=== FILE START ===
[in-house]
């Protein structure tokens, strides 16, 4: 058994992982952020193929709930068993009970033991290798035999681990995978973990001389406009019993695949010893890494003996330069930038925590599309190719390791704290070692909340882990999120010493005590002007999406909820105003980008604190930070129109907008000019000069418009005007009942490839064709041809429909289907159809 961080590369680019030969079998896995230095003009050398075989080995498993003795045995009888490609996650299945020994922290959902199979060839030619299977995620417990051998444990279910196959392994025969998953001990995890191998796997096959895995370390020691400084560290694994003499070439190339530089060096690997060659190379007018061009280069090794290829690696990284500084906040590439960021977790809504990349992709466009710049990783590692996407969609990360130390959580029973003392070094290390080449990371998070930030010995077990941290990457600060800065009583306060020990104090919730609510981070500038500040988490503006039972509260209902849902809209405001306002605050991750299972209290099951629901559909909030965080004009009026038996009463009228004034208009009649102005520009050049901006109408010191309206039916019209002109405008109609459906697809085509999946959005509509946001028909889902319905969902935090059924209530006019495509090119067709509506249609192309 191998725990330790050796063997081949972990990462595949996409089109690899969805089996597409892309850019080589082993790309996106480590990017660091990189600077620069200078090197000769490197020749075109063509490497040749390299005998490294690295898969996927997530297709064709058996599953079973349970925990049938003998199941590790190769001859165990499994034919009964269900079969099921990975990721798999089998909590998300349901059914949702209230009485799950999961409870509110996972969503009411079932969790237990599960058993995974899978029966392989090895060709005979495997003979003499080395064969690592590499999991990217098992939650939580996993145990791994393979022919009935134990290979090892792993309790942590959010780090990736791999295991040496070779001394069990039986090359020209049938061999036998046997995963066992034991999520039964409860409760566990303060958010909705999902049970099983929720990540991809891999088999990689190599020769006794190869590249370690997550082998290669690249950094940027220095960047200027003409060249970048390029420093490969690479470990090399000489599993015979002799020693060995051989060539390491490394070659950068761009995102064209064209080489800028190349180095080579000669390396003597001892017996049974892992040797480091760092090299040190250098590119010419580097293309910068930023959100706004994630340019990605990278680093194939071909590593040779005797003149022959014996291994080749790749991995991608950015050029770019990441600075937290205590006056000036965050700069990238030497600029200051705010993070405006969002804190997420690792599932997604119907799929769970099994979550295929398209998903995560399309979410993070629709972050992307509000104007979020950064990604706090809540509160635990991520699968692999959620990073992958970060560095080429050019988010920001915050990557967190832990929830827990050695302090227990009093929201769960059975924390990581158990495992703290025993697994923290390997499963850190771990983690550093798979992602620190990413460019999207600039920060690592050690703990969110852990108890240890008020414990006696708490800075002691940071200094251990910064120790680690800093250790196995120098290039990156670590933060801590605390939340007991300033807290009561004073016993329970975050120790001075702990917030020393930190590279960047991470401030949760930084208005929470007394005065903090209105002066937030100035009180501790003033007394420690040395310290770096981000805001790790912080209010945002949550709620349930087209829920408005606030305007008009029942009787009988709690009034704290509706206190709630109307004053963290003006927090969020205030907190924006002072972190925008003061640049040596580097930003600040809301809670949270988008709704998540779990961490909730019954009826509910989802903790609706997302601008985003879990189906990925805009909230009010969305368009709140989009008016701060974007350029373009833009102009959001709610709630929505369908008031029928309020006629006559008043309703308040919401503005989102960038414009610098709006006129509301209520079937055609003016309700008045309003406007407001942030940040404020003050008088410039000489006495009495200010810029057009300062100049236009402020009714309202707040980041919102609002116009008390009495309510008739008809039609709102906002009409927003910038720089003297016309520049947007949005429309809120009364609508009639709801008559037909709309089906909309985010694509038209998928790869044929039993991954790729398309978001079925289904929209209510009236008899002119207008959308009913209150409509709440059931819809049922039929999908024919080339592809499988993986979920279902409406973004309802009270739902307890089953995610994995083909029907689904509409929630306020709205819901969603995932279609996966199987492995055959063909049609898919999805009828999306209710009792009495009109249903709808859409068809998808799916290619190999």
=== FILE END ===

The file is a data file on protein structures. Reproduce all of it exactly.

[in-house]
């Protein structure tokens, strides 16, 4: 058994992982952020193929709930068993009970033991290798035999681990995978973990001389406009019993695949010893890494003996330069930038925590599309190719390791704290070692909340882990999120010493005590002007999406909820105003980008604190930070129109907008000019000069418009005007009942490839064709041809429909289907159809 961080590369680019030969079998896995230095003009050398075989080995498993003795045995009888490609996650299945020994922290959902199979060839030619299977995620417990051998444990279910196959392994025969998953001990995890191998796997096959895995370390020691400084560290694994003499070439190339530089060096690997060659190379007018061009280069090794290829690696990284500084906040590439960021977790809504990349992709466009710049990783590692996407969609990360130390959580029973003392070094290390080449990371998070930030010995077990941290990457600060800065009583306060020990104090919730609510981070500038500040988490503006039972509260209902849902809209405001306002605050991750299972209290099951629901559909909030965080004009009026038996009463009228004034208009009649102005520009050049901006109408010191309206039916019209002109405008109609459906697809085509999946959005509509946001028909889902319905969902935090059924209530006019495509090119067709509506249609192309 191998725990330790050796063997081949972990990462595949996409089109690899969805089996597409892309850019080589082993790309996106480590990017660091990189600077620069200078090197000769490197020749075109063509490497040749390299005998490294690295898969996927997530297709064709058996599953079973349970925990049938003998199941590790190769001859165990499994034919009964269900079969099921990975990721798999089998909590998300349901059914949702209230009485799950999961409870509110996972969503009411079932969790237990599960058993995974899978029966392989090895060709005979495997003979003499080395064969690592590499999991990217098992939650939580996993145990791994393979022919009935134990290979090892792993309790942590959010780090990736791999295991040496070779001394069990039986090359020209049938061999036998046997995963066992034991999520039964409860409760566990303060958010909705999902049970099983929720990540991809891999088999990689190599020769006794190869590249370690997550082998290669690249950094940027220095960047200027003409060249970048390029420093490969690479470990090399000489599993015979002799020693060995051989060539390491490394070659950068761009995102064209064209080489800028190349180095080579000669390396003597001892017996049974892992040797480091760092090299040190250098590119010419580097293309910068930023959100706004994630340019990605990278680093194939071909590593040779005797003149022959014996291994080749790749991995991608950015050029770019990441600075937290205590006056000036965050700069990238030497600029200051705010993070405006969002804190997420690792599932997604119907799929769970099994979550295929398209998903995560399309979410993070629709972050992307509000104007979020950064990604706090809540509160635990991520699968692999959620990073992958970060560095080429050019988010920001915050990557967190832990929830827990050695302090227990009093929201769960059975924390990581158990495992703290025993697994923290390997499963850190771990983690550093798979992602620190990413460019999207600039920060690592050690703990969110852990108890240890008020414990006696708490800075002691940071200094251990910064120790680690800093250790196995120098290039990156670590933060801590605390939340007991300033807290009561004073016993329970975050120790001075702990917030020393930190590279960047991470401030949760930084208005929470007394005065903090209105002066937030100035009180501790003033007394420690040395310290770096981000805001790790912080209010945002949550709620349930087209829920408005606030305007008009029942009787009988709690009034704290509706206190709630109307004053963290003006927090969020205030907190924006002072972190925008003061640049040596580097930003600040809301809670949270988008709704998540779990961490909730019954009826509910989802903790609706997302601008985003879990189906990925805009909230009010969305368009709140989009008016701060974007350029373009833009102009959001709610709630929505369908008031029928309020006629006559008043309703308040919401503005989102960038414009610098709006006129509301209520079937055609003016309700008045309003406007407001942030940040404020003050008088410039000489006495009495200010810029057009300062100049236009402020009714309202707040980041919102609002116009008390009495309510008739008809039609709102906002009409927003910038720089003297016309520049947007949005429309809120009364609508009639709801008559037909709309089906909309985010694509038209998928790869044929039993991954790729398309978001079925289904929209209510009236008899002119207008959308009913209150409509709440059931819809049922039929999908024919080339592809499988993986979920279902409406973004309802009270739902307890089953995610994995083909029907689904509409929630306020709205819901969603995932279609996966199987492995055959063909049609898919999805009828999306209710009792009495009109249903709808859409068809998808799916290619190999």